Iran offers no "nuclear threat". There is not the slightest evidence that it has the centrifuges necessary to enrich uranium to weapons-grade material. The head of the IAEA, Mohamed ElBaradei, has repeatedly said his inspectors have found nothing to support American and Israeli claims. Iran has done nothing illegal; it has demonstrated no territorial ambitions nor has it engaged in the occupation of a foreign country - unlike the United States, Britain and Israel. It has complied with its obligations under the Non-Proliferation Treaty to allow inspectors to "go anywhere and see anything" - unlike the US and Israel. The latter has refused to recognise the NPT, and has between 200 and 500 thermonuclear weapons targeted at Iran and other Middle Eastern states.

Those who flout the rules of the NPT are America's and Britain's anointed friends. Both India and Pakistan have developed their nuclear weapons secretly and in defiance of the treaty. The Pakistani military dictatorship has openly exported its nuclear technology. In Iran's case, the excuse that the Bush regime has seized upon is the suspension of purely voluntary "confidence-building" measures that Iran agreed with Britain, France and Germany in order to placate the US and show that it was "above suspicion". Seals were placed on nuclear equipment following a concession given, some say foolishly, by Iranian negotiators and which had nothing to do with Iran's obligations under the NPT.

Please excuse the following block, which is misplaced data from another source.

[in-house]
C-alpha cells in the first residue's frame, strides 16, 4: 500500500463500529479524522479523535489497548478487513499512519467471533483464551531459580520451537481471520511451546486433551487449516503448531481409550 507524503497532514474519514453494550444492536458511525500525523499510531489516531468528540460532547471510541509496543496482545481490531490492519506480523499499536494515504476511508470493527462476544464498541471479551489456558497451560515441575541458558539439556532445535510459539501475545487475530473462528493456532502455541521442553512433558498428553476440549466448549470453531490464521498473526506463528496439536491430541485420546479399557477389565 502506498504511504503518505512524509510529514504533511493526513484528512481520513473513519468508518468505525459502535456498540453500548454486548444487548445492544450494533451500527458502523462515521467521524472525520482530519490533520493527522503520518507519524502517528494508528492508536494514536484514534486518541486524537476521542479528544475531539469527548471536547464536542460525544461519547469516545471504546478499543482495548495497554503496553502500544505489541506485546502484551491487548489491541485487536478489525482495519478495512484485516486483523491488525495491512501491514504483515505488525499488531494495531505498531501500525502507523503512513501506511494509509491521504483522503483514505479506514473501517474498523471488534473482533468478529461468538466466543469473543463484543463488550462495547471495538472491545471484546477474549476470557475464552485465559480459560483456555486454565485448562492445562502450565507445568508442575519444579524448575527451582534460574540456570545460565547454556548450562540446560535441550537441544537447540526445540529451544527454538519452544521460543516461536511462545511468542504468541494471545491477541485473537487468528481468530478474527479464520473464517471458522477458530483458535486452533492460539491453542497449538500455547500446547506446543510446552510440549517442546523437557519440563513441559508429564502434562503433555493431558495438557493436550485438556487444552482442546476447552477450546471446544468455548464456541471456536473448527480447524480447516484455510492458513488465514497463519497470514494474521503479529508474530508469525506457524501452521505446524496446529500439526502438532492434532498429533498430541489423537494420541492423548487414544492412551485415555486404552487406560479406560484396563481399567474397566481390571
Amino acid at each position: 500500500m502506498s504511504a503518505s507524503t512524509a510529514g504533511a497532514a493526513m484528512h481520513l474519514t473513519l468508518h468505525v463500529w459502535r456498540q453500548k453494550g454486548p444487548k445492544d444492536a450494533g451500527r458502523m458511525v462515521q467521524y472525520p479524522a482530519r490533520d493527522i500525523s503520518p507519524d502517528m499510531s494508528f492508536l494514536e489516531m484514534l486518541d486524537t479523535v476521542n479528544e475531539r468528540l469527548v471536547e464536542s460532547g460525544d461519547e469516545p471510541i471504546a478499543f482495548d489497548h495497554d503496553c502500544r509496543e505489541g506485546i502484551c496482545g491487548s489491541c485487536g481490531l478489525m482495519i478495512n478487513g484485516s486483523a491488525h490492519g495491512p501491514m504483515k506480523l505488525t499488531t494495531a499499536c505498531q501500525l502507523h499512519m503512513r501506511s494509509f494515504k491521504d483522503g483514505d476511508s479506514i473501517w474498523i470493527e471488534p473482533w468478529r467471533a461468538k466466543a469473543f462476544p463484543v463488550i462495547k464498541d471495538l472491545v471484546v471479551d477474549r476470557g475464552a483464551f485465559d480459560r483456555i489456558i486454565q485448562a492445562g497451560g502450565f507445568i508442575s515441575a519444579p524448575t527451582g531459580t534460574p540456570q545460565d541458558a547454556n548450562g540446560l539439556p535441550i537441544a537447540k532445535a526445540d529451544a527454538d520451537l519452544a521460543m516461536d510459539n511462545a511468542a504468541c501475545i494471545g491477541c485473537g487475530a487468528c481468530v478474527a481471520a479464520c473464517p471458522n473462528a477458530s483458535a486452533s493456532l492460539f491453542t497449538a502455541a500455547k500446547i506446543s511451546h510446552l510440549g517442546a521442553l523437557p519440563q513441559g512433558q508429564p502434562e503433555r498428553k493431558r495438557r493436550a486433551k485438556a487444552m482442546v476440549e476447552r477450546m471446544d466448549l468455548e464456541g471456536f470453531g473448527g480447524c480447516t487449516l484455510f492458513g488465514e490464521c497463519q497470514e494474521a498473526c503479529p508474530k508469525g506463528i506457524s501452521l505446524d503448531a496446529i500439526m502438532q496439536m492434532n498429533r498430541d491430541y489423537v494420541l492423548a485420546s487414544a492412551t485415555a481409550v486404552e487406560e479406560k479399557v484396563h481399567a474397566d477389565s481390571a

Iran has since claimed back its "inalienable right" under the terms of the NPT to enrich uranium for peaceful purposes. There is no doubt this decision reflects the ferment of political life in Tehran and the tension between radical and conciliatory forces, of which the bellicose new president, Mahmoud Ahmadinejad, is but one voice. As European governments seemed to grasp for a while, this demands true diplomacy, especially given the history.